A Scottish family desperate to stay in Australia is reaching for one last ray of hope as a deadline for their deportation looms next week.
Electricity expert Mark Green, 44, was headhunted for his specialist solar installation skills in 2012 and flew to Australia with his wife Kelly, 45, and daughter Rebecca, 19.
They moved around the world with permanent residency sponsored by the company that flew him in, but it never happened and the struggle to stay has already cost them over $150,000.
The Australian government has so far given no indication that it is willing to compromise on the matter, but Mr Green said there may be positive news on the horizon.
“Our lawyer seems to think we can challenge it,” he told the Daily Mail Australia on Friday.
“He has given me a decision to make, whether we stay in the country and fight it (or fly back to Scotland).”
Mark Green (left) and wife Kelly moved 16,000km from Scotland to their new home in Adelaide, with their permanent residency sponsored by the company that flew him in
“Maybe we can get a bridging visa to stay in the country and fight it, but it won’t be an easy battle.
“It could take five years or more,” he said.
Mr Green has been stung by the injustice of what is happening to him, his wife and daughter. Their son Jamie has already returned to Scotland after being unable to work in Australia due to visa requirements.
“We’ve never done anything wrong,” he said.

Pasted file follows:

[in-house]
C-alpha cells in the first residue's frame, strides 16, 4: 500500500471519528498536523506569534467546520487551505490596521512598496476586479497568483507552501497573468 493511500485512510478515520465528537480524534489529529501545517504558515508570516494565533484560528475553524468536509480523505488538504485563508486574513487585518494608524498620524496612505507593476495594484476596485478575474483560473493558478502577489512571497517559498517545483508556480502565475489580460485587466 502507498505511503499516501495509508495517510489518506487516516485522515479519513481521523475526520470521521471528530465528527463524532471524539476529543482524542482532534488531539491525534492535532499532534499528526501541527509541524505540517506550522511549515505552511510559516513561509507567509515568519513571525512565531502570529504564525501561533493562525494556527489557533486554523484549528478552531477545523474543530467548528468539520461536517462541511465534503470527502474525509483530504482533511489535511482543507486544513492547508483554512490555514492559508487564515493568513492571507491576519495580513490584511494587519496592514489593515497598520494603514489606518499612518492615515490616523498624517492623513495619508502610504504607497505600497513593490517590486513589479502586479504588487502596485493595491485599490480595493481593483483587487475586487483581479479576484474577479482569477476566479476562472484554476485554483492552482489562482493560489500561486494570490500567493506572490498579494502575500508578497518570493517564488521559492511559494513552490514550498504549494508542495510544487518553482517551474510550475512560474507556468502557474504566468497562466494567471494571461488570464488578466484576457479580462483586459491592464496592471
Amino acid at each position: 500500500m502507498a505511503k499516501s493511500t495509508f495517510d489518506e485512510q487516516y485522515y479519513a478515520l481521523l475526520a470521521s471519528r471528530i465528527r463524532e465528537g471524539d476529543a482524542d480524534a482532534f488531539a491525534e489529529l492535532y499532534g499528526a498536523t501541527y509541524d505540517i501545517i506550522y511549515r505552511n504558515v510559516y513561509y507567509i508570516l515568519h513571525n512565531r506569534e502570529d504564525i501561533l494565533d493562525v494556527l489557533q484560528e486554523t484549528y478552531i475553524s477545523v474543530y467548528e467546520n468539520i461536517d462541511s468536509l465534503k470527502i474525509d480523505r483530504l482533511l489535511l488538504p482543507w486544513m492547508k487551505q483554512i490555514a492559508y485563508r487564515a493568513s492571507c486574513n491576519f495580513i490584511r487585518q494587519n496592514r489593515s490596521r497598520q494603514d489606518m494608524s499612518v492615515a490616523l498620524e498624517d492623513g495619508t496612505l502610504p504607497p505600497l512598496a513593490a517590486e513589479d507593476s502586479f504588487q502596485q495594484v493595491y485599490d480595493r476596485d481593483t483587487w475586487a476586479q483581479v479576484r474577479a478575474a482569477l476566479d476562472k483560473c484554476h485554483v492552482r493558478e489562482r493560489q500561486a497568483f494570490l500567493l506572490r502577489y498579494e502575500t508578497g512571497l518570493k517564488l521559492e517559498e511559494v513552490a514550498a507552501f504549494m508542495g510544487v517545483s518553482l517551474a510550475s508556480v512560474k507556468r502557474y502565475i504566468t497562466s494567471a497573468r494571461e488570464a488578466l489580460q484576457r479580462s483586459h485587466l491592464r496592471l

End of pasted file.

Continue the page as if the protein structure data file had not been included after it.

The family was undone by companies that sponsored him as an employee and started a three-year trajectory to residency, but went bankrupt before the process was complete.
‘Because I have a visa, the visa will stop if (my boss) closes his company.
“The company has been liquidated and that means I have to start over, all three years, all over again,” said Mr Green, originally from Prestwick, Ayrshire.
The family (pictured) has had a sponsored work visa since arriving, meaning they have to pay for everything Australians take for granted, in addition to paying their taxes
How does Australia’s immigration system work?
Australia has a number of different immigration systems, all of which are tightly controlled.
A popular method is to be sponsored by an Australian company.
Employers must select a role to be filled from the government’s list of skilled occupations.
Once a role is selected, immigration authorities evaluate the nomination and determine whether it meets their criteria.
Candidates are assessed on a number of different factors, including age, English proficiency, education, health, character and what the market salaries are.
In recent years, Australia has also relaxed its visas for low-skilled workers — including visas specifically targeting agriculture and fisheries — amid a global demand for people to fill low-skilled labor.
Mr Green said he always worked hard and went out of his way to prove his worth to employers.
‘I sometimes worked 16-hour days and got paid for eight.
“Because I have a visa and expect employers to help me, I feel like I have to push that little bit extra to show them that I’m worth keeping, that I’m worth it (helping create a residence permit),’ he said.
‘It breaks me. It really breaks me.’
The Greens have fully embraced the Australian lifestyle over the past decade, to the point of becoming diehard AFL fans.
‘We support Port Adelaide. I don’t know if that’s a good or a bad thing. Many Adelaide Crows supporters may not be following me now,” said Mr Green with a laugh – a rare luxury in a very stressful time.
‘This is where I live. Here is my heart. It will never change. Even if I go back to Scotland I will be considered home here,” he said.
His wife is equally distraught at the prospect of leaving their beloved Adelaide.
‘I do not want to go home. Not me. I really don’t,” she sobbed in their empty Adelaide home after they sold everything.